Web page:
Parkers overall rating: 4.2 out of 5 4.2
  • Two petrol engines and three diesels
  • No hybrids or pure electric models
  • Choice of manual or DSG automatic gearbox

VW Tiguan Allspace: which engines does it have?

The Volkswagen Tiguan’s engine range consists of two petrols and three diesels, available with a choice of manual or DSG automatic gearboxes and two-wheel drive or four-wheel drive.

Volkswagen Tiguan Allspace petrol engines

The base 1.4-litre TSI petrol engine in the Tiguan Allspace produces 150hp and 250Nm of torque, giving a 0-62mph time of 9.5 seconds and top speed of 124mph (123mph in DSG auto form). If you fancy a little more punch (at the expense of fuel economy), the 2.0-litre TSI engine produces a chunky 180hp and 320Nm of torque. Enough for a 0-62mph time of 8.2 seconds and a top speed of 129mph.

Volkswagen Tiguan Allspace diesel engines

Blending excellent fuel economy and a reasonable turn of speed, the base 2.0-litre TDI diesel engine boasts 150hp and 340Nm of torque.

That means it’s good for a 0-62mph time of 9.8 seconds and a top speed of 126mph (124mph with DSG auto). Most Tiguan Allspace drivers will go for this engine and it’s not hard to see why. There’s little difference in real world pace compared to the pokier 190hp diesel engine, while the healthy amounts of torque on offer are well suited to a large SUV.

The 190hp 2.0-litre diesel engine produces 400Nm of torque and accelerates from 0-62mph in 8.6 seconds. Top speed is 130mph.

Finally, if you’re after the most powerful Tiguan Allspace that money can buy the 240hp 2.0-litre BiTDI engine provides hot hatch levels of performance from Volkswagen’s big SUV. The sprint from 0-62mph takes just 6.7 seconds, while top speed is 142mph. Torque is rated at a substantial 500Nm.

Volkswagen Tiguan Allspace gearbox options

Customers have a choice between a six-speed manual gearbox and a seven-speed DSG automatic in the Tiguan Allspace. The former is nice to use and has a relatively short, slick action that makes it easy to change through the gears.

Meanwhile, the DSG automatic is smooth but can be hesitant – especially when pulling away sharply from a standstill. Moving the gear selector into Sport helps alleviate this but can harm fuel economy.

  • Safe and predictable handling
  • Surprisingly manoeuvrable
  • Capable tow car 

VW Tiguan Allspace: how does it drive?

As you’d expect, all Tiguan Allspaces handle in a broadly similar manner to the regular Tiguan. That means high levels of grip and predictably when cornering, but little in the way of excitement.

All 4Motion all-wheel drive models come as standard with Volkswagen’s Driver Profile selection allowing the user to cycle through four different drive modes: Eco, Comfort, Normal and Sport. Each individual mode tweaks throttle response, steering weight, gearbox settings and – on cars fitted with Dynamic Chassis Control (DCC) – how firm the suspension is.

R-Line models come with sports suspension (firmer, and lowered by 15mm) as standard but we’ve yet to try these versions in the UK.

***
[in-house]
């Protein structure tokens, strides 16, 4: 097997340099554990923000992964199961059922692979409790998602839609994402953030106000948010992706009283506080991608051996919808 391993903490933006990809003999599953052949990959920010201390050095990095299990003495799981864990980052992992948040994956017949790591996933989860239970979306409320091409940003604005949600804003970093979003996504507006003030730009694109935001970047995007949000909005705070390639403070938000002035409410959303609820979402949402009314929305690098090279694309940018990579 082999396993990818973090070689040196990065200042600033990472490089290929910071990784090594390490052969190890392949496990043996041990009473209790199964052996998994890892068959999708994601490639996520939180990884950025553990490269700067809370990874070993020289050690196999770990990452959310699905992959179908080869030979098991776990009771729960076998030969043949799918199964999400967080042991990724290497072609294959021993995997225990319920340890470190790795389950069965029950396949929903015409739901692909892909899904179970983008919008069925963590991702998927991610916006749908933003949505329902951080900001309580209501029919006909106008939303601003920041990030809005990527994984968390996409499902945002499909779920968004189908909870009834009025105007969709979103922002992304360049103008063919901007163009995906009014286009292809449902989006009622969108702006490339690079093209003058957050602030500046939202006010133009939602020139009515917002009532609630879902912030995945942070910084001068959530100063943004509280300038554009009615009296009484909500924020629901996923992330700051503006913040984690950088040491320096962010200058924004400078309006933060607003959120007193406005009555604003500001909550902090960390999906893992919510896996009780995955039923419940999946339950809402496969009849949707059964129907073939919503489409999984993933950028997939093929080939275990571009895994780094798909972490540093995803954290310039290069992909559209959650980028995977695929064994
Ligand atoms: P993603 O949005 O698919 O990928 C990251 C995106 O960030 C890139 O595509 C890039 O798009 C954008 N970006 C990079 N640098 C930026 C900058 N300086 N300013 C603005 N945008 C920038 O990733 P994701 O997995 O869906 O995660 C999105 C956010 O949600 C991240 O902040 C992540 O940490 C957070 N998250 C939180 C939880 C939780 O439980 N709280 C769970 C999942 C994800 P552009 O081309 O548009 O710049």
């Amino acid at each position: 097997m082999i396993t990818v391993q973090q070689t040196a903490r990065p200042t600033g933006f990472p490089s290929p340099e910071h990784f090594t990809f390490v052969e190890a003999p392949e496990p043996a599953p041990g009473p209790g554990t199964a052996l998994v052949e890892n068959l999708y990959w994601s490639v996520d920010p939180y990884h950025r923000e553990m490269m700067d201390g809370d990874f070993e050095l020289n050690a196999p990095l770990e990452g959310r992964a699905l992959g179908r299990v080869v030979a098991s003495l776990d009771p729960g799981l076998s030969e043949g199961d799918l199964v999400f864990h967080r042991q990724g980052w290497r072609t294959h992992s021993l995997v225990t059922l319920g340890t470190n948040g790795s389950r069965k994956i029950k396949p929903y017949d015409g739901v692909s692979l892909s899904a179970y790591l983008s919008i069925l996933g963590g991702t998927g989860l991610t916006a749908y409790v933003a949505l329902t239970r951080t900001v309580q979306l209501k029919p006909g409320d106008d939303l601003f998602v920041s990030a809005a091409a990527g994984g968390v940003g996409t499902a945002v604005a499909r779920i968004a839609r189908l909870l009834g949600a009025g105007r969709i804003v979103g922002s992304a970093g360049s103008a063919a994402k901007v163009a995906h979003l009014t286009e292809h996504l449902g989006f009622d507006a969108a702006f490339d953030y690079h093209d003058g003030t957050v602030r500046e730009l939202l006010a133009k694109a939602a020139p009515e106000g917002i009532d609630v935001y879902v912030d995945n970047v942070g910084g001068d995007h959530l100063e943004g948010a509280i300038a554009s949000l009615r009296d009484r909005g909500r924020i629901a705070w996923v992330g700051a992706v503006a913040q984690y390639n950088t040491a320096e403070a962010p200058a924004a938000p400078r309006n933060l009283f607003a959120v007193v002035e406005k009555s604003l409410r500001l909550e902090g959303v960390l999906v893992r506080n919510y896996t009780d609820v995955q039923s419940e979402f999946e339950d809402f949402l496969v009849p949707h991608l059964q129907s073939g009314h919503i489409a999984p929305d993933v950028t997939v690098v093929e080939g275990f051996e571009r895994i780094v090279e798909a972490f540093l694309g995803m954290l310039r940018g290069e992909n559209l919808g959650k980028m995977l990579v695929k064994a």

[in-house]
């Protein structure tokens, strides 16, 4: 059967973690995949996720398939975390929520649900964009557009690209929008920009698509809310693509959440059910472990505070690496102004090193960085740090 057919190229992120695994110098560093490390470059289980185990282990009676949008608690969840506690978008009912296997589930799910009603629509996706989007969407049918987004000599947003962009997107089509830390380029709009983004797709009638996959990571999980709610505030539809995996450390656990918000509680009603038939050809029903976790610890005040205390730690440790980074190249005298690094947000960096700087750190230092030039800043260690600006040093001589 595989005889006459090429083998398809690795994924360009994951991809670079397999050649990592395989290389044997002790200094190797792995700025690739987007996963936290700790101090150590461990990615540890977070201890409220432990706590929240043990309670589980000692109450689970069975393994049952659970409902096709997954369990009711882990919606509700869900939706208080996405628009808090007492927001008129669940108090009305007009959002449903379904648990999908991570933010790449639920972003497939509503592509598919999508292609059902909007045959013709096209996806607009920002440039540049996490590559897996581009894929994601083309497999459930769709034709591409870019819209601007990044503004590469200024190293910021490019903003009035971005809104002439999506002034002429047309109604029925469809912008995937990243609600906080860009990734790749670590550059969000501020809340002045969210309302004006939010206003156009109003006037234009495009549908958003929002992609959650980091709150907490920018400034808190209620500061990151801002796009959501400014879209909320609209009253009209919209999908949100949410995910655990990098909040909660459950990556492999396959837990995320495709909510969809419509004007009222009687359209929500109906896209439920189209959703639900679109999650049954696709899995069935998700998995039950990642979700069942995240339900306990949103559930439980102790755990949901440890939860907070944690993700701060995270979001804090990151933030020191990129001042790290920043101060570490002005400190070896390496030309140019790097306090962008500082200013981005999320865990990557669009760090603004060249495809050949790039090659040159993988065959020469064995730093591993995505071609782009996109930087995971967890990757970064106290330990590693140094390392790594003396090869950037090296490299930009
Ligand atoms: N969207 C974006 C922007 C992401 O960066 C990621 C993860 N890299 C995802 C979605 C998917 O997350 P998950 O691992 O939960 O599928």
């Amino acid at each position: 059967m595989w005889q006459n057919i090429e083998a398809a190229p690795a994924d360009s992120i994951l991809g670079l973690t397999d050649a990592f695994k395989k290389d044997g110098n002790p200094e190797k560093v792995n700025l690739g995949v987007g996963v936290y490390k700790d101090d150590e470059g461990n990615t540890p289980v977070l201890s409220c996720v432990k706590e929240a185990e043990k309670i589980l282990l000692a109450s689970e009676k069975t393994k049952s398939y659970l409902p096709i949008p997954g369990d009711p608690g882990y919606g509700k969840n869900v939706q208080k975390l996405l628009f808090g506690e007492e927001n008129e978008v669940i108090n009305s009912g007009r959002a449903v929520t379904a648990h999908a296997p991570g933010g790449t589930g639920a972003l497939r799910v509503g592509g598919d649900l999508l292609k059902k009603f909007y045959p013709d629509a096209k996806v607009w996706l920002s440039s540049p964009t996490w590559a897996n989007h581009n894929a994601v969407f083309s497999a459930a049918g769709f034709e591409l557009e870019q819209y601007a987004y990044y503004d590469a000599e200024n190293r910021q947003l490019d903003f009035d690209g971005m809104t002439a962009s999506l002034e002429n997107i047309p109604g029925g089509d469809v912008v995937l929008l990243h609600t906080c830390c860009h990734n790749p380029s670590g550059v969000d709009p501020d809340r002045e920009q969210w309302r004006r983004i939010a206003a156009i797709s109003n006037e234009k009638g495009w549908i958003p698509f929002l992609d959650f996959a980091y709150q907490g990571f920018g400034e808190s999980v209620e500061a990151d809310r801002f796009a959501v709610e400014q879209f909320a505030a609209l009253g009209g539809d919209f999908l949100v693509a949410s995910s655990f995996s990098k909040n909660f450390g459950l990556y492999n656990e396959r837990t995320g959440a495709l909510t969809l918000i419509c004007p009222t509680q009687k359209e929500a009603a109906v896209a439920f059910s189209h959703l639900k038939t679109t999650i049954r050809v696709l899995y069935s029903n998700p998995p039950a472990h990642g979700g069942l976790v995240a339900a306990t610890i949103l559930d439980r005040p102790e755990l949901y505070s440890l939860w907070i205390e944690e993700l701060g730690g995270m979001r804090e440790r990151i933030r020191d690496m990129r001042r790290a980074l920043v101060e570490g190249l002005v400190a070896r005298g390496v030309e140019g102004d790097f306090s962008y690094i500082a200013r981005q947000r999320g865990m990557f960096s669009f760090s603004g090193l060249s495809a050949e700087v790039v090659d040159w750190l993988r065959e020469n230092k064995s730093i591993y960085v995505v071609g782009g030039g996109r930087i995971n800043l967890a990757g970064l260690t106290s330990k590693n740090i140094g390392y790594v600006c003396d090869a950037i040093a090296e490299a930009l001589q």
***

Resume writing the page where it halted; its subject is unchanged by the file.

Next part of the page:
Safe and stable, with plenty of grip

Driven at a normal pace the Tiguan Allspace inspires plenty of confidence, providing bags of grip and traction with surprising levels of manoeuvrability for such a big car. We’d advise against getting too carried away, mind, as for all its grip and stability there’s still noticeable amounts of bodyroll (when the body of the car leans out of the corner) if you push the car hard through bends.

Turning into a tight bend yields excellent positivity from the steering wheel, even if levels of overall feedback are lacking. The steering also feels too light at speed – something that can be remedied with the Sport mode in the Driver Profile selection.

Excellent urban credentials

Taking a seven-seat SUV into the city is enough to give many drivers sweaty palms, yet the Tiguan Allspace hides its size well. Its turning circle and general levels of agility are on par with smaller cars, plus all-round visibility is surprisingly strong.

Because of this, parking the Tiguan Allspace in tight spots is relatively easy with standard-fit all-round parking sensors also giving you that extra bit of guidance.

Is it any good off road?

We’ve not driven the Tiguan Allspace on the rough stuff yet, but previous experience with the regular Tiguan suggests its bigger cousin will also be more than capable of climbing a steep, craggy path or traversing a muddy field – so long as its fitted with 4Motion all-wheel drive.

All such models come with four different settings for the all-wheel drive system – On-road, Off-road, Off-road, Individual and Snow.

The optional Outdoor Pack is also available if you intend to give your Tiguan Allspace a more rugged look, and includes an off-road front bumper, off-road chrome door sill protectors and additional front underbody protection. The front underbody guard is also available as a cost option and offers extra engine and transmission underbody protection.

Capable tow car

VW Tiguan Allspace: how much can it tow?

The Tiguan Allspace can be fitted with either a fixed or detachable towbar, with the maximum braked towing weight for the 2.0-litre TDI 150 4Motion model set at 2,400kg. This increases to 2,500kg if you opt for the 2.0-litre BiTDI 240 4Motion version.